If you happen to ingest any anacardic acid, you'll be in for swelling, itchiness and burning in your mouth and throat, which could cut off your air supply and drop you deader than Air Supply.

Hey, who replaced my soft rock duo with a pair of old geezers?
Hey, who replaced my soft rock duo with a pair of old geezers?

So, why do we eat the part that's surrounded my toxin, and not the sweet, perfectly edible part? It might be because the cashew apple doesn't travel well, but it's probably because we're stubborn, and damn it, we're going to get that cashew if it kills us!

How deadly is it?
Not very. Thankfully people caught on to the whole itchy-throat of death thing and figured out that cleaning and cooking the nuts made them safe. Even the "raw" cashews you can buy in the store have been treated to keep them from killing you. As a result, there hasn't been a cashew poisoning-related death in over a century.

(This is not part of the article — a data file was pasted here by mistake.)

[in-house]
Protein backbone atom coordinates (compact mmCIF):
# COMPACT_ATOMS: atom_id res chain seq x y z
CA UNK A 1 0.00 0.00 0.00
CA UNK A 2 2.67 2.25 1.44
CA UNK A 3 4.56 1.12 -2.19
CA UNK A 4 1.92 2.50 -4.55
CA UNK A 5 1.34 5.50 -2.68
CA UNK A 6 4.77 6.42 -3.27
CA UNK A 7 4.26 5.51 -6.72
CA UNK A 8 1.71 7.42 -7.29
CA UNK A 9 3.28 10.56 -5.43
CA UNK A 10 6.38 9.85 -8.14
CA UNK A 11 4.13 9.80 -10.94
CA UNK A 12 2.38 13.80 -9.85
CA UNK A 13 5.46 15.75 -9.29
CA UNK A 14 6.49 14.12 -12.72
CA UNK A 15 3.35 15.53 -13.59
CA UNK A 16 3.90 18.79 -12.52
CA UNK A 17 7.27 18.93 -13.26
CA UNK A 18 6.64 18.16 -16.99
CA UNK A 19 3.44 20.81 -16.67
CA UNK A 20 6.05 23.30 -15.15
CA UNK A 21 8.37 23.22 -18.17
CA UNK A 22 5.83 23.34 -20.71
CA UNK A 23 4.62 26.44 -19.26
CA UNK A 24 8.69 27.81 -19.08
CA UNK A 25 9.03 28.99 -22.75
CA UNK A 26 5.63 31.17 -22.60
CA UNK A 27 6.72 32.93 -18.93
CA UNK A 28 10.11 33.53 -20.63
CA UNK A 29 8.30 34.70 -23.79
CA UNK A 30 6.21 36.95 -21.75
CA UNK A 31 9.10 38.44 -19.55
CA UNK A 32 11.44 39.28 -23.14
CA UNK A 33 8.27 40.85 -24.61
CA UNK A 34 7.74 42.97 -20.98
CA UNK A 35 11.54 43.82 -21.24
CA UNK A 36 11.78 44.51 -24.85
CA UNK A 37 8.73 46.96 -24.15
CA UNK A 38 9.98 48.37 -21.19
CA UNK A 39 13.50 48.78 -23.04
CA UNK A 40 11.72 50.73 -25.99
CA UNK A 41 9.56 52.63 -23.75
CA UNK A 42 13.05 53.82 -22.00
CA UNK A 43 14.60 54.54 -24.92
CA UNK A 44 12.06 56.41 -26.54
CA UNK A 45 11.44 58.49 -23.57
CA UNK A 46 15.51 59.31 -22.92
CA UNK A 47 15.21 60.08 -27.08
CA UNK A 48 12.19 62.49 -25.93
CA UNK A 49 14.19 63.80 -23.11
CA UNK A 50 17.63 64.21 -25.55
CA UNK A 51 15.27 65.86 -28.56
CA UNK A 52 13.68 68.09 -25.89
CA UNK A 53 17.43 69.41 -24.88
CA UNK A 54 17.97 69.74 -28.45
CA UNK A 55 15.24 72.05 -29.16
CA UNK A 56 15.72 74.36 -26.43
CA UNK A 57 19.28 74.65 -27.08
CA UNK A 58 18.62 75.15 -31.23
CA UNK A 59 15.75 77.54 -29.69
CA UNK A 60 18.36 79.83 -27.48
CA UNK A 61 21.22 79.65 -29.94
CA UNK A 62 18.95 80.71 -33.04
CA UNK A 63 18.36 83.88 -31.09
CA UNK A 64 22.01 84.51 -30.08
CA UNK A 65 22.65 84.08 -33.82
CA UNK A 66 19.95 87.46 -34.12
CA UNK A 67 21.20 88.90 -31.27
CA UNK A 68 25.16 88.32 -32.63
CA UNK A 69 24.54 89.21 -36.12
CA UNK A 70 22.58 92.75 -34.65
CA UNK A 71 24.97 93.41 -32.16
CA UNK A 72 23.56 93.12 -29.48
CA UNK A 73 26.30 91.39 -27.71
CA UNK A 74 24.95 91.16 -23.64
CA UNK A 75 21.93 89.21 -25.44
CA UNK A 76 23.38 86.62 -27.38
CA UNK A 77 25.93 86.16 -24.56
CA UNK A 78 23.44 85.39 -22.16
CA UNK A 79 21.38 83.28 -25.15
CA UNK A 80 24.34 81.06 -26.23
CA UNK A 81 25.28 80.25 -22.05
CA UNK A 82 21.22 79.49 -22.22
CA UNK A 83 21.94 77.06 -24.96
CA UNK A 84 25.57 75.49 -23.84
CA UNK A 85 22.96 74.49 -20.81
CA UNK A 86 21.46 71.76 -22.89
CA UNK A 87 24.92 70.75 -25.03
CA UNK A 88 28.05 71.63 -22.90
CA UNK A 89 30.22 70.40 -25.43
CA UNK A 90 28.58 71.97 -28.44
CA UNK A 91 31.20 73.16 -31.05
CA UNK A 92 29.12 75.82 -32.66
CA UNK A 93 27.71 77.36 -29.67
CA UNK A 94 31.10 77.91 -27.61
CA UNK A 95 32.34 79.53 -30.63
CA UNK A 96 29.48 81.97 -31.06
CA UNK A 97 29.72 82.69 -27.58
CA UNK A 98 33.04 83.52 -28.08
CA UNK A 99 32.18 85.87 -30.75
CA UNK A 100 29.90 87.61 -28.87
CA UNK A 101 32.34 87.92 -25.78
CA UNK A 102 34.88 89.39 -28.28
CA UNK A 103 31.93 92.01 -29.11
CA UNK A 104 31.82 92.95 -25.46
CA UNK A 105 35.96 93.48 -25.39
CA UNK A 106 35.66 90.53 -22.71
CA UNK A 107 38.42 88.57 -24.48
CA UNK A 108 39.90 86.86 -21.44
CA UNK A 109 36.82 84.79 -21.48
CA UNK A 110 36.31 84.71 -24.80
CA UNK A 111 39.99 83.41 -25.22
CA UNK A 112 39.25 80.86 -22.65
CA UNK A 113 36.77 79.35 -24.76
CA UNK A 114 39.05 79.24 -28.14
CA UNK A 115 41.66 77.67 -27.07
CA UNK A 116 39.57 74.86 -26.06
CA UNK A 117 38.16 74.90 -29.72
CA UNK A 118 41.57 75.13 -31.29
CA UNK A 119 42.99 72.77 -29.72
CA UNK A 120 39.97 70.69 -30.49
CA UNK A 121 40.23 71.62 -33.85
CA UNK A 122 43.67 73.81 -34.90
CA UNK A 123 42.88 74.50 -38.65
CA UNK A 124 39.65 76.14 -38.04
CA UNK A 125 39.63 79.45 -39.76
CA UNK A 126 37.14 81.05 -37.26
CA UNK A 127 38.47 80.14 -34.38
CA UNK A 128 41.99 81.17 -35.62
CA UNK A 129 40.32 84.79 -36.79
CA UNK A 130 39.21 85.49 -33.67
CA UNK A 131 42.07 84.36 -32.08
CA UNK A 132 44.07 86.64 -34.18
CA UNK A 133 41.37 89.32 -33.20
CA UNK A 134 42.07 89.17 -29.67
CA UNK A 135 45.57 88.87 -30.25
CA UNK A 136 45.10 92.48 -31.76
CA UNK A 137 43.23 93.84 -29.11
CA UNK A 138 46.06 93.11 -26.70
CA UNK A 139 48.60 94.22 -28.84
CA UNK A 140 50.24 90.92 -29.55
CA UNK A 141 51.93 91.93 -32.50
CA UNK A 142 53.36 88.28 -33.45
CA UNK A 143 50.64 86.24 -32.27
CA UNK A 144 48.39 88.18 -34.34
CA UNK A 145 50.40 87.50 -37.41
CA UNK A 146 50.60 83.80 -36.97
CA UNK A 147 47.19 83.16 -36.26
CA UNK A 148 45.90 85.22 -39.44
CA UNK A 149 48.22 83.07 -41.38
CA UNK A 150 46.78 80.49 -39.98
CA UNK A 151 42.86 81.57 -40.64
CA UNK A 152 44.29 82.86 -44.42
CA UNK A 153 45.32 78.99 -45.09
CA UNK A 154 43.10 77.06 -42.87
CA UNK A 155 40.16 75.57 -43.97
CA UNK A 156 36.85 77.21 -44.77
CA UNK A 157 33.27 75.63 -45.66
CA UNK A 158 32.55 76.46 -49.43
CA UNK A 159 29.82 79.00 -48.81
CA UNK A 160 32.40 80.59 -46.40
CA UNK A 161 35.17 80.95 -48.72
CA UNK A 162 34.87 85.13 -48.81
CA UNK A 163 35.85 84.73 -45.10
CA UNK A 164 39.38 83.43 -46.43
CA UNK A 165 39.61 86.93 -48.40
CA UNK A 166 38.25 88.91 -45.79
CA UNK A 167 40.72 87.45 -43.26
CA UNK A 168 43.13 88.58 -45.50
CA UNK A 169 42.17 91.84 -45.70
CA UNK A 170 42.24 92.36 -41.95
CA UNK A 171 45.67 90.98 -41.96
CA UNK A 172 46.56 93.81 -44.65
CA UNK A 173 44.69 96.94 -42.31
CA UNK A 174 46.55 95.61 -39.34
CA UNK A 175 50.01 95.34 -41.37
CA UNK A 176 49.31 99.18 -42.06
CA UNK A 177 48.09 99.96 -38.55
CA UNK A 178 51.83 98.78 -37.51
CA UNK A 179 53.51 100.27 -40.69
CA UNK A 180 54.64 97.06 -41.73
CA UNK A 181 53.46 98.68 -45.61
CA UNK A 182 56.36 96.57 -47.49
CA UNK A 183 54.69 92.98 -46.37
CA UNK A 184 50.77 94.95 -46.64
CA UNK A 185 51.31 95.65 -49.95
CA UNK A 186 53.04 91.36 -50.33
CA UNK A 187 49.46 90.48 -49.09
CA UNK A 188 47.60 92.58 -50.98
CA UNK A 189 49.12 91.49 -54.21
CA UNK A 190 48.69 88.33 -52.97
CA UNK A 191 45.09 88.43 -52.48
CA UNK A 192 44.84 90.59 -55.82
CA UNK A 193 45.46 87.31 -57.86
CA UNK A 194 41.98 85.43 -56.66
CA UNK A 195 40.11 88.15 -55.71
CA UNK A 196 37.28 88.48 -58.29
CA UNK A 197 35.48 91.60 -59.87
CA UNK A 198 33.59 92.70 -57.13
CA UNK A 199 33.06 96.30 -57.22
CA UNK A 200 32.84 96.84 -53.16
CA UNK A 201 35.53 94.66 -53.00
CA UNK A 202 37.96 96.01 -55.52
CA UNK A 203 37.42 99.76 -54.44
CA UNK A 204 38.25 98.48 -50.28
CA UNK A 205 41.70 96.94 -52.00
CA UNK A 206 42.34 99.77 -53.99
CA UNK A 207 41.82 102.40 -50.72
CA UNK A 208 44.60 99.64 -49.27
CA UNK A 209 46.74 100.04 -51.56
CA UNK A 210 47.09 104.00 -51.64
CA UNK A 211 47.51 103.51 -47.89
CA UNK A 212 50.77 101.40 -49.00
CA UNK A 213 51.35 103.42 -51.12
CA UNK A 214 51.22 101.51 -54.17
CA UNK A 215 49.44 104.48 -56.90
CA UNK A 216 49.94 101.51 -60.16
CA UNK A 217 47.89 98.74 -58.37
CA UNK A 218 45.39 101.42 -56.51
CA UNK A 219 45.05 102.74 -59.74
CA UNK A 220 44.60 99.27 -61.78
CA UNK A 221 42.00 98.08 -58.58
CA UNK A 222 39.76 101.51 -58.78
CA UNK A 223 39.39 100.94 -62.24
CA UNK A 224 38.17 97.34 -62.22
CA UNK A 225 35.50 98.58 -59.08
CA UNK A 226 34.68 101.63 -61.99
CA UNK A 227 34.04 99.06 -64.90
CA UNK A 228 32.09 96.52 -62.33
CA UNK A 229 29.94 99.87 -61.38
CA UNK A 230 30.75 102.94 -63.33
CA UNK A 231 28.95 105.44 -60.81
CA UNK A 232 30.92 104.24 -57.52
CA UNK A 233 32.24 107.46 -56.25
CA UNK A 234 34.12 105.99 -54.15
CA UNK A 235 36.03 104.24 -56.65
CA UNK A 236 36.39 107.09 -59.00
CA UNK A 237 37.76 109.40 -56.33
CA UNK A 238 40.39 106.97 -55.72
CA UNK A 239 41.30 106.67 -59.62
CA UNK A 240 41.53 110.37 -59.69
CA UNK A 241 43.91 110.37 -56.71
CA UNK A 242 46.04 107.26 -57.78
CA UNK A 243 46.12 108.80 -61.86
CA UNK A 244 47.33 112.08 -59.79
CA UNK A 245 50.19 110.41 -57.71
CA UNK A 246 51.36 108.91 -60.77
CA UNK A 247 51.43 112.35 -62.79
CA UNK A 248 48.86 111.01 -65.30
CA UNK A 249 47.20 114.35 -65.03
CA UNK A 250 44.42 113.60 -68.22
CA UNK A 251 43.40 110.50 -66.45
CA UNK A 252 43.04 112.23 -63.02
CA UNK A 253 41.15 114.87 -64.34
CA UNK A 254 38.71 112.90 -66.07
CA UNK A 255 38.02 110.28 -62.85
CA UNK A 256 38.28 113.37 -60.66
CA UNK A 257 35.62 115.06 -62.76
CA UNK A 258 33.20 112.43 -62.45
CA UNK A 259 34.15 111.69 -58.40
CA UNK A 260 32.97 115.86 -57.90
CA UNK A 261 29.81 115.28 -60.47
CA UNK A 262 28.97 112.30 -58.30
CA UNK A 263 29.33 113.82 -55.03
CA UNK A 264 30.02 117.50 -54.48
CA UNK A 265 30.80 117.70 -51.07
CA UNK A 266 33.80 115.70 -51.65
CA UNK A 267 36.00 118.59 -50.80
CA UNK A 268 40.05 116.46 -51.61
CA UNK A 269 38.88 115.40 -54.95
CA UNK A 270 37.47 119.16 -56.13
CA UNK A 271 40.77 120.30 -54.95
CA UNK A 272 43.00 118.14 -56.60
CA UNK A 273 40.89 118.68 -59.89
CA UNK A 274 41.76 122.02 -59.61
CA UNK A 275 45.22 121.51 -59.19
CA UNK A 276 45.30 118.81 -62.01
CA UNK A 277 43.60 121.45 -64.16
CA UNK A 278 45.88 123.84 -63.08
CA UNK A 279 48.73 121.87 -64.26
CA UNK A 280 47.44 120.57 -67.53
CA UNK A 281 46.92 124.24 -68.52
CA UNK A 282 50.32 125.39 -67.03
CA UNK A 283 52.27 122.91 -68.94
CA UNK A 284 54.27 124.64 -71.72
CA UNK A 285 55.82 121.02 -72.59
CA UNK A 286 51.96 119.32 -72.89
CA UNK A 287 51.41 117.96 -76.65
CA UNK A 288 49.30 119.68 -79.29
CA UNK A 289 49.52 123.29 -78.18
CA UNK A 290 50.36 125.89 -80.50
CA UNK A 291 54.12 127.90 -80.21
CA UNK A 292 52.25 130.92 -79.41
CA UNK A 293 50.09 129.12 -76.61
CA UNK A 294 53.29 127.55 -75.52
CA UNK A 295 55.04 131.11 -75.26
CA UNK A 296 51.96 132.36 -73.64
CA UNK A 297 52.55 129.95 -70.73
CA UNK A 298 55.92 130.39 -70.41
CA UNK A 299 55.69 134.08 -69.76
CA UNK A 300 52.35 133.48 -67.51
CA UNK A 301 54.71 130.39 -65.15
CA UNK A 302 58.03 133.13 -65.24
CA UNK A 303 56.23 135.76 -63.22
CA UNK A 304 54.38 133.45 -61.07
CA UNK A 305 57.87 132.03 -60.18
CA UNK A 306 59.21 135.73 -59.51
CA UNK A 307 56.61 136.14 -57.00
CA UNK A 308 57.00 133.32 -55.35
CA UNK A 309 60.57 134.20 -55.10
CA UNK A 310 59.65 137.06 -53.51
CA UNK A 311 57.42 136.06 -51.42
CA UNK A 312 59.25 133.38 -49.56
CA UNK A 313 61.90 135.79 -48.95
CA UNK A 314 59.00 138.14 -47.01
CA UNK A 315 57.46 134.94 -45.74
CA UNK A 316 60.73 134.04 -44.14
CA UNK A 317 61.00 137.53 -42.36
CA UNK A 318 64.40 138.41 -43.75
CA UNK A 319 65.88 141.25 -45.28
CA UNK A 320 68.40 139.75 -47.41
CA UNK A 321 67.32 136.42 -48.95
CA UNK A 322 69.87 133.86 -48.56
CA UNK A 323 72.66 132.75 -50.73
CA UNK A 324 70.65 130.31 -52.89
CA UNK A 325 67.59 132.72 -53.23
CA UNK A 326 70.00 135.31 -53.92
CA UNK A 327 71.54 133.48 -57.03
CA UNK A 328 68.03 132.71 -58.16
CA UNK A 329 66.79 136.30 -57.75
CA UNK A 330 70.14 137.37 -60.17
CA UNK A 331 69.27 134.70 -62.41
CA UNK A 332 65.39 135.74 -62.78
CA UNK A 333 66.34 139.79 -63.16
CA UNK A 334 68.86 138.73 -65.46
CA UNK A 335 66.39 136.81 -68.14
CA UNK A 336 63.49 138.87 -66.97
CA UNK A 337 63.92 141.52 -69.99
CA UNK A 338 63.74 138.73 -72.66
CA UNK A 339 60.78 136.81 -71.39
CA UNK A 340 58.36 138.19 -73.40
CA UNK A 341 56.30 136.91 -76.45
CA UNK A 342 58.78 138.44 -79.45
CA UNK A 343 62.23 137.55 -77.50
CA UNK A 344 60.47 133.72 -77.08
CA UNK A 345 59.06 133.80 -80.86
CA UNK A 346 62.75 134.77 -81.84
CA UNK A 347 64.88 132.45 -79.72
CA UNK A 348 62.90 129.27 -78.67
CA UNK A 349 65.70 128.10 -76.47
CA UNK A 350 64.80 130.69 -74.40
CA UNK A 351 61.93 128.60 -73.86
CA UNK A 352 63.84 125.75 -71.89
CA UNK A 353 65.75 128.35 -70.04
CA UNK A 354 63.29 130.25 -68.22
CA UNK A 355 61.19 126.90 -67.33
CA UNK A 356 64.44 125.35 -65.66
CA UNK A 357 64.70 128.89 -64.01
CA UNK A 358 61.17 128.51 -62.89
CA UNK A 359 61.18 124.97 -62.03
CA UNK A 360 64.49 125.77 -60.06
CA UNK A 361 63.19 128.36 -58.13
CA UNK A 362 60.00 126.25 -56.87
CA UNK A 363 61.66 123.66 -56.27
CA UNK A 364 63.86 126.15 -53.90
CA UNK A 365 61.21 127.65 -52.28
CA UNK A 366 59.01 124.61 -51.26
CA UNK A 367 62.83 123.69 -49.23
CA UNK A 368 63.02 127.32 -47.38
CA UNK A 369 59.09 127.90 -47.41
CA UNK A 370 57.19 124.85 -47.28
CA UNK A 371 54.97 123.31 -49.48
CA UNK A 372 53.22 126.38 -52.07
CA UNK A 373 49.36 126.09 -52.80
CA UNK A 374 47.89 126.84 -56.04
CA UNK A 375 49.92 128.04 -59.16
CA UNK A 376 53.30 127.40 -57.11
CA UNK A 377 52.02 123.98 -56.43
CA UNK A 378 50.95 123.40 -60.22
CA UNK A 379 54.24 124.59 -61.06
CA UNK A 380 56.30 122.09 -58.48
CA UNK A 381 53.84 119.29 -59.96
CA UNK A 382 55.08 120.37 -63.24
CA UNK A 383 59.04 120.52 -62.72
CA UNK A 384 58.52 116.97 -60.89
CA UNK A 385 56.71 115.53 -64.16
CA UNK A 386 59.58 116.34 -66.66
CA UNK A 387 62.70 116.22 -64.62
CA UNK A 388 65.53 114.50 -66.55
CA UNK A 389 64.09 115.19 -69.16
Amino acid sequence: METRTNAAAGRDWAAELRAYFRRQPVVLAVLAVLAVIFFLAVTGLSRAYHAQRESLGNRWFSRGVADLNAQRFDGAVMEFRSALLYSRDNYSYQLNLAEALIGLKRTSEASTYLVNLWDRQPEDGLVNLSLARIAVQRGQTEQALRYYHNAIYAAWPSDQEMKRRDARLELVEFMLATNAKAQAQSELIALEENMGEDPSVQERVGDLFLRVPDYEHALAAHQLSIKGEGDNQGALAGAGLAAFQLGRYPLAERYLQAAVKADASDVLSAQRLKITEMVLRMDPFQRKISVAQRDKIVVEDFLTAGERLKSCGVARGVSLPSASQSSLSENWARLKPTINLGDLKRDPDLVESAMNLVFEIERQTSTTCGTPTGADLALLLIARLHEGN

9. Apricots


Apricots are good, like little peaches filled with sunshine, if such a thing were possible. We've had them around forever too, from Ancient Rome, right through their introduction to North America by English settlers. But, each of them holds a dark secret.

Apricot pits, much like cherry pits, peach pits and apple seeds contain cyanide, which is poisonous. How poisonous? Just ask the over 900 members of the Peoples Temple in Jonestown Guyana. Oh that's right, you can't. They're all dead.

Hey, Kool-Aid!
Hey, Kool-Aid!

Cyanide's a really effective poison, which is why it's been used throughout history as the means for both assassinations and suicides and has killed people like Rasputin and Hitler. Hmm...maybe it's not all bad after all.

How deadly is it?